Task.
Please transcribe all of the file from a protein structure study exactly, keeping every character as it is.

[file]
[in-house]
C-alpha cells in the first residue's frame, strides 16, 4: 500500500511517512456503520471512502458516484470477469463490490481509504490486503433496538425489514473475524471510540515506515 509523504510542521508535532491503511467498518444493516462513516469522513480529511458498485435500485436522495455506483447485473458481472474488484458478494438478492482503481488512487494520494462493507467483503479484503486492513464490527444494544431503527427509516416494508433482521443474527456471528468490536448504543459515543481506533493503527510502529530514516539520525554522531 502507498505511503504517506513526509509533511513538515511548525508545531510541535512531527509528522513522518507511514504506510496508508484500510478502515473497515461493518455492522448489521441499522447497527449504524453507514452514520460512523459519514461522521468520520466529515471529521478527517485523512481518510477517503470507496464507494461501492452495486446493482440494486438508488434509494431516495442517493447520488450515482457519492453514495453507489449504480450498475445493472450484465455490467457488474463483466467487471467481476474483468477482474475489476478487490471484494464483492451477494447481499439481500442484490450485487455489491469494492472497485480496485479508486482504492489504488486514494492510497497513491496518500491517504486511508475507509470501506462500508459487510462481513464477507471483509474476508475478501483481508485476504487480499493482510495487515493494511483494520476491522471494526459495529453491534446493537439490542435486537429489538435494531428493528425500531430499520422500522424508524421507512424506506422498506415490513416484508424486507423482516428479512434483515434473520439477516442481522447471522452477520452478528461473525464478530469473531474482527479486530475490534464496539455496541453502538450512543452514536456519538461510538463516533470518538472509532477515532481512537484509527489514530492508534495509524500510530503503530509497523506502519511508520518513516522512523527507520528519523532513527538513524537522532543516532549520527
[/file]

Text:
[in-house]
C-alpha cells in the first residue's frame, strides 16, 4: 500500500511517512456503520471512502458516484470477469463490490481509504490486503433496538425489514473475524471510540515506515 509523504510542521508535532491503511467498518444493516462513516469522513480529511458498485435500485436522495455506483447485473458481472474488484458478494438478492482503481488512487494520494462493507467483503479484503486492513464490527444494544431503527427509516416494508433482521443474527456471528468490536448504543459515543481506533493503527510502529530514516539520525554522531 502507498505511503504517506513526509509533511513538515511548525508545531510541535512531527509528522513522518507511514504506510496508508484500510478502515473497515461493518455492522448489521441499522447497527449504524453507514452514520460512523459519514461522521468520520466529515471529521478527517485523512481518510477517503470507496464507494461501492452495486446493482440494486438508488434509494431516495442517493447520488450515482457519492453514495453507489449504480450498475445493472450484465455490467457488474463483466467487471467481476474483468477482474475489476478487490471484494464483492451477494447481499439481500442484490450485487455489491469494492472497485480496485479508486482504492489504488486514494492510497497513491496518500491517504486511508475507509470501506462500508459487510462481513464477507471483509474476508475478501483481508485476504487480499493482510495487515493494511483494520476491522471494526459495529453491534446493537439490542435486537429489538435494531428493528425500531430499520422500522424508524421507512424506506422498506415490513416484508424486507423482516428479512434483515434473520439477516442481522447471522452477520452478528461473525464478530469473531474482527479486530475490534464496539455496541453502538450512543452514536456519538461510538463516533470518538472509532477515532481512537484509527489514530492508534495509524500510530503503530509497523506502519511508520518513516522512523527507520528519523532513527538513524537522532543516532549520527